04 March 2015
Church officials should be liable for neglect of children too, says Christian charity
Prime Minister David Cameron announced yesterday that under new laws public sector officials could be legally liable for the wilful neglect of children, and a Christian charity has urged for this to be extended to church officials, too.
Welcoming the prime minister's proposals, The Churches' Child Protection Advisory Service (CCPAS) agreed that the sexual exploitation of children is a national threat that must be tackled.
The Evangelical Alliance member said there must be a sea change in this country, resulting in a clear accountability structure for reporting child abuse.
Many church denominations, including the Church of England, have also announced their support for this extension of protection.
Simon Bass, chief executive of CCPAS, commented: "Mr Cameron's announcement reflects both how endemic this form of abuse has become across the UK and how urgently we need to address it.
"The proposal to hold senior public sector officials accountable when they have wilfully neglected children is a very welcome direction of travel, but it must include others with duties of care to children as well.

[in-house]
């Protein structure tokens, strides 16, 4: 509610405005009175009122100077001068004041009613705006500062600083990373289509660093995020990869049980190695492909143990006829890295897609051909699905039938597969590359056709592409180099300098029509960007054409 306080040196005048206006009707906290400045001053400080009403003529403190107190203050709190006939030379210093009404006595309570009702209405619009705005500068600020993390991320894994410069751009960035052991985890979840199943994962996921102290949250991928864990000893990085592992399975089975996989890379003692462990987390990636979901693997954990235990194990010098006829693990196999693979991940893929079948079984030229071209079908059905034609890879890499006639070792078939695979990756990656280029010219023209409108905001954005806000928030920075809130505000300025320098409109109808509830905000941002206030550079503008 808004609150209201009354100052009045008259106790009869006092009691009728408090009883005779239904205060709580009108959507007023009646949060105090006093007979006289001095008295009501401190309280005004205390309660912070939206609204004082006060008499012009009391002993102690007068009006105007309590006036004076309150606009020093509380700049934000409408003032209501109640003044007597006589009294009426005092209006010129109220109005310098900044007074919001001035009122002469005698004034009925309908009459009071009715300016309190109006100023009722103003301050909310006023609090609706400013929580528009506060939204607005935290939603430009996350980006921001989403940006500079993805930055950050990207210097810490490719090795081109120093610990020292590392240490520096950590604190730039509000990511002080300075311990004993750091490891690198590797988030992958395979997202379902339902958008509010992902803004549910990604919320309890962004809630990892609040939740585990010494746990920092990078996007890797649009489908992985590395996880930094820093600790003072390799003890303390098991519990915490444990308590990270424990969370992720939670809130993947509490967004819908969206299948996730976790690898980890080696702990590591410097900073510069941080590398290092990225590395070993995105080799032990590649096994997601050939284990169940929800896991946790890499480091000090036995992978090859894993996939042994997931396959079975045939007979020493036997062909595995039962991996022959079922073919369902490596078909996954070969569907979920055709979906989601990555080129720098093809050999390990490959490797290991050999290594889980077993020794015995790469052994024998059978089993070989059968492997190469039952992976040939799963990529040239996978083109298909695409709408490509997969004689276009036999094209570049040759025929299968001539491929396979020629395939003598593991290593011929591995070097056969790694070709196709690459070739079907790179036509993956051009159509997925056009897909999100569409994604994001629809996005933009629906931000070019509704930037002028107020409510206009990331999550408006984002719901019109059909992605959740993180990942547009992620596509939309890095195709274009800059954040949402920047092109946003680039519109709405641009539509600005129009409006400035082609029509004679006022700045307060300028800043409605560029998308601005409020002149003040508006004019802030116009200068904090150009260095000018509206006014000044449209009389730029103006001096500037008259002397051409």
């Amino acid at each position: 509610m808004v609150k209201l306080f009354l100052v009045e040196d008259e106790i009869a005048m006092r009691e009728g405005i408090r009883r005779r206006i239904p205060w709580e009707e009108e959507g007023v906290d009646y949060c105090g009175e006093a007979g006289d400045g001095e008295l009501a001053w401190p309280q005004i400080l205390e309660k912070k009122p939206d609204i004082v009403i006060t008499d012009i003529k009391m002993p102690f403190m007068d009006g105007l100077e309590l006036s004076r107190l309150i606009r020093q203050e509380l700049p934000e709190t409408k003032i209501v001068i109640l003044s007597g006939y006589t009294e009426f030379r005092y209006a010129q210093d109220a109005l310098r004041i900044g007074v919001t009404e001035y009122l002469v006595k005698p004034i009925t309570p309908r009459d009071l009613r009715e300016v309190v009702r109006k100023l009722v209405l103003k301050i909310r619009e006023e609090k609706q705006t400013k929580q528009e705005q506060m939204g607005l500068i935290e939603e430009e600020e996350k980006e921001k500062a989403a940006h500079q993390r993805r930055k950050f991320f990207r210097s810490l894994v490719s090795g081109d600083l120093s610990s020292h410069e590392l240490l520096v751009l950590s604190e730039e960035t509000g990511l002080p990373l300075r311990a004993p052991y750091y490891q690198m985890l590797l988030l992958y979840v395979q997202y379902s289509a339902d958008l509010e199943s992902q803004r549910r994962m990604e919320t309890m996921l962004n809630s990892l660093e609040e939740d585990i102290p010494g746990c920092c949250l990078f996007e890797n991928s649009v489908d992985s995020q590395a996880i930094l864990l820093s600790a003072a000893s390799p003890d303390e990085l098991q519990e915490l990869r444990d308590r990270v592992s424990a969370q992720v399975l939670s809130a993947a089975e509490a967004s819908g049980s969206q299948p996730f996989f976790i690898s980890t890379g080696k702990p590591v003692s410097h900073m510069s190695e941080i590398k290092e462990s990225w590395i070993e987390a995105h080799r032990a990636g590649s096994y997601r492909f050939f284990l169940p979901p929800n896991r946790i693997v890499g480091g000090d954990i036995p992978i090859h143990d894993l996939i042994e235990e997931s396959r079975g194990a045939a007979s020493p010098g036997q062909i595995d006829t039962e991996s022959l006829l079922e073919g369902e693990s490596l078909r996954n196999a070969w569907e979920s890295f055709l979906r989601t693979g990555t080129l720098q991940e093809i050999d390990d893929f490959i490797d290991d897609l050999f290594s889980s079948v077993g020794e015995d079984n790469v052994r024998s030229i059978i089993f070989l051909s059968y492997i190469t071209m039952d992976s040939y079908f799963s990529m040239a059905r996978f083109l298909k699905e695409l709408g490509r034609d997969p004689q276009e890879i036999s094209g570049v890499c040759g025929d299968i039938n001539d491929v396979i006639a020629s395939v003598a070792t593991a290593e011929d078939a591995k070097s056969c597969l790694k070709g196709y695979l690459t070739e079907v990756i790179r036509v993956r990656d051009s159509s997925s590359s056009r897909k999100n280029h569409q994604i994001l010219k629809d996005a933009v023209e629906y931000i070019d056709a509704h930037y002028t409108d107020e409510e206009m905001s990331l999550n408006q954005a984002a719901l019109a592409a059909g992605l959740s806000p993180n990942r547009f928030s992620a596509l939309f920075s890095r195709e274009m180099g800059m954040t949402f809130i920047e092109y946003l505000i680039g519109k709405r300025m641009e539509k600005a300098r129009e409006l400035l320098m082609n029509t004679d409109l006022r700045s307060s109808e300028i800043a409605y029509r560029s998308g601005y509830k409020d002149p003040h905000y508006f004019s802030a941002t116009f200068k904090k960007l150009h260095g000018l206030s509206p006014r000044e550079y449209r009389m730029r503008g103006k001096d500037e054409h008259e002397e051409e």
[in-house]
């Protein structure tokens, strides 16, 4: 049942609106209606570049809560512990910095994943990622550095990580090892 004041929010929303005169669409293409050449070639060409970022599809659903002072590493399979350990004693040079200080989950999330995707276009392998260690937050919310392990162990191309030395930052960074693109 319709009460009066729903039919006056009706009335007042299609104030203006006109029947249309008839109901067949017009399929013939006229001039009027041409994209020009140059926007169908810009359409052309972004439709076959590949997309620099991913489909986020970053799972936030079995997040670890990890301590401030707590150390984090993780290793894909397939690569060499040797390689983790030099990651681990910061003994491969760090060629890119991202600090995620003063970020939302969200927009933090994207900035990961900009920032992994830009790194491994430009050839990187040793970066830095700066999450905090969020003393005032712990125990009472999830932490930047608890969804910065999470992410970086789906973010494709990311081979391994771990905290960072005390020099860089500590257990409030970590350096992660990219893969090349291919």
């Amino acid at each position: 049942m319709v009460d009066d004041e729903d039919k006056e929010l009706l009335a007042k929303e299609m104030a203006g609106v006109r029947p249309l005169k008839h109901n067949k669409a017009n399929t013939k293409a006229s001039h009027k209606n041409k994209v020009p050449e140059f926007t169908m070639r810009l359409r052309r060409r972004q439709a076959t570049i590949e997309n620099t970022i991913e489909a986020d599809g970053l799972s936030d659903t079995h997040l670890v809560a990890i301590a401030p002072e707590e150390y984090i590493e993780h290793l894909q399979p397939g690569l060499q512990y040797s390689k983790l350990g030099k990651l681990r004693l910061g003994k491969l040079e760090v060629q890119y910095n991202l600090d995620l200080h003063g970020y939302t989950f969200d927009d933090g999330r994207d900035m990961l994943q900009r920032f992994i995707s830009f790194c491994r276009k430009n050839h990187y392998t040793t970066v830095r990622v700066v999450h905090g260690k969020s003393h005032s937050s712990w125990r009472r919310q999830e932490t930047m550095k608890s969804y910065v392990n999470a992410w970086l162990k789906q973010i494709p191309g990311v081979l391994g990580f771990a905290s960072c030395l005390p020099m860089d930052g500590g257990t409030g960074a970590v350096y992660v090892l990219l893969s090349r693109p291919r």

"This must include everyone who works with them in churches and places of worship."
CCPAS hopes that this will be a "watershed in establishing another key plank in child safeguarding" – mandatory reporting.
But Mr Bass said he would be concerned if the proposals were used "merely to facilitate witch-hunts against social workers, police officers or church leaders."
"The nub of wilful neglect is intent – precisely why did someone not report suspected abuse? If it can be proved that they failed to act because they were protecting the reputation of an institution, or high profile individuals within it, that should be the criminal element".
CCPAS claims it is aware of a number of cases where, rather than report known abusers, churches and denominations instead moved them elsewhere within the organisation, in order to protect reputations.
The charity welcomes the move to prioritise child sexual abuse in the same way as terrorism and organised crime, believing police forces will now have a duty to collaborate with each other across force boundaries to safeguard children.
This would bring about efficient sharing of resources, intelligence and best practice, all supported by specialist regional child sexual exploitation police coordinators.
The Evangelical Alliance and CCPAS are working together to assist all Alliance member churches and organisations in ensuring that they are safe places for both children and adults at risk.
CCPAS is the only independent Christian charity providing professional advice, support, training and resources in all areas of safeguarding children, vulnerable adults and for those affected by abuse.